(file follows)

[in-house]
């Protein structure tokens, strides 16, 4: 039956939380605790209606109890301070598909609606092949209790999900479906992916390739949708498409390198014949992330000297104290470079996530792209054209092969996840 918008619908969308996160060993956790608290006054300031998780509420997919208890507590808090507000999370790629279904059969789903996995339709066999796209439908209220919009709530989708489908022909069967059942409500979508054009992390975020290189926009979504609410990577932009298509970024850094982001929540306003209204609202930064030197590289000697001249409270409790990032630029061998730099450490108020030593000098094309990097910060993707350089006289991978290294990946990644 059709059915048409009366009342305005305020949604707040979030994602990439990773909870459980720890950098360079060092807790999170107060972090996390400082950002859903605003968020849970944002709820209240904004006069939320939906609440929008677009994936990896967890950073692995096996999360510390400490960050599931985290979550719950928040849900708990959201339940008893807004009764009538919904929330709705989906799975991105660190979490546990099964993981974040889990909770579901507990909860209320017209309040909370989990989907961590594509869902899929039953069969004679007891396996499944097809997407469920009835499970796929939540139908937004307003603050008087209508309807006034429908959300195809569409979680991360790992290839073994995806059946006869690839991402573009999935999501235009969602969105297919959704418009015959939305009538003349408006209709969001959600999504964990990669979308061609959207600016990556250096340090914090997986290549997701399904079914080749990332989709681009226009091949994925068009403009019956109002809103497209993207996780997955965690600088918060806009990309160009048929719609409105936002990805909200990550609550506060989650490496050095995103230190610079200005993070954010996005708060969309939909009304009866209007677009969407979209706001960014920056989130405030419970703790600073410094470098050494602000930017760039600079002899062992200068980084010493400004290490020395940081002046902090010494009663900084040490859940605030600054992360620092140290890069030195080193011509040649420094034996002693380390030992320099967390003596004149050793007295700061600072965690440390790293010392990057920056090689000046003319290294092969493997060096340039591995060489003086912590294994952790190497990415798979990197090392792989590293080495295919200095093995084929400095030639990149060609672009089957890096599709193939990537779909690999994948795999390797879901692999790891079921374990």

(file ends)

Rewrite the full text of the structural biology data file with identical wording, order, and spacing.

[in-house]
């Protein structure tokens, strides 16, 4: 039956939380605790209606109890301070598909609606092949209790999900479906992916390739949708498409390198014949992330000297104290470079996530792209054209092969996840 918008619908969308996160060993956790608290006054300031998780509420997919208890507590808090507000999370790629279904059969789903996995339709066999796209439908209220919009709530989708489908022909069967059942409500979508054009992390975020290189926009979504609410990577932009298509970024850094982001929540306003209204609202930064030197590289000697001249409270409790990032630029061998730099450490108020030593000098094309990097910060993707350089006289991978290294990946990644 059709059915048409009366009342305005305020949604707040979030994602990439990773909870459980720890950098360079060092807790999170107060972090996390400082950002859903605003968020849970944002709820209240904004006069939320939906609440929008677009994936990896967890950073692995096996999360510390400490960050599931985290979550719950928040849900708990959201339940008893807004009764009538919904929330709705989906799975991105660190979490546990099964993981974040889990909770579901507990909860209320017209309040909370989990989907961590594509869902899929039953069969004679007891396996499944097809997407469920009835499970796929939540139908937004307003603050008087209508309807006034429908959300195809569409979680991360790992290839073994995806059946006869690839991402573009999935999501235009969602969105297919959704418009015959939305009538003349408006209709969001959600999504964990990669979308061609959207600016990556250096340090914090997986290549997701399904079914080749990332989709681009226009091949994925068009403009019956109002809103497209993207996780997955965690600088918060806009990309160009048929719609409105936002990805909200990550609550506060989650490496050095995103230190610079200005993070954010996005708060969309939909009304009866209007677009969407979209706001960014920056989130405030419970703790600073410094470098050494602000930017760039600079002899062992200068980084010493400004290490020395940081002046902090010494009663900084040490859940605030600054992360620092140290890069030195080193011509040649420094034996002693380390030992320099967390003596004149050793007295700061600072965690440390790293010392990057920056090689000046003319290294092969493997060096340039591995060489003086912590294994952790190497990415798979990197090392792989590293080495295919200095093995084929400095030639990149060609672009089957890096599709193939990537779909690999994948795999390797879901692999790891079921374990």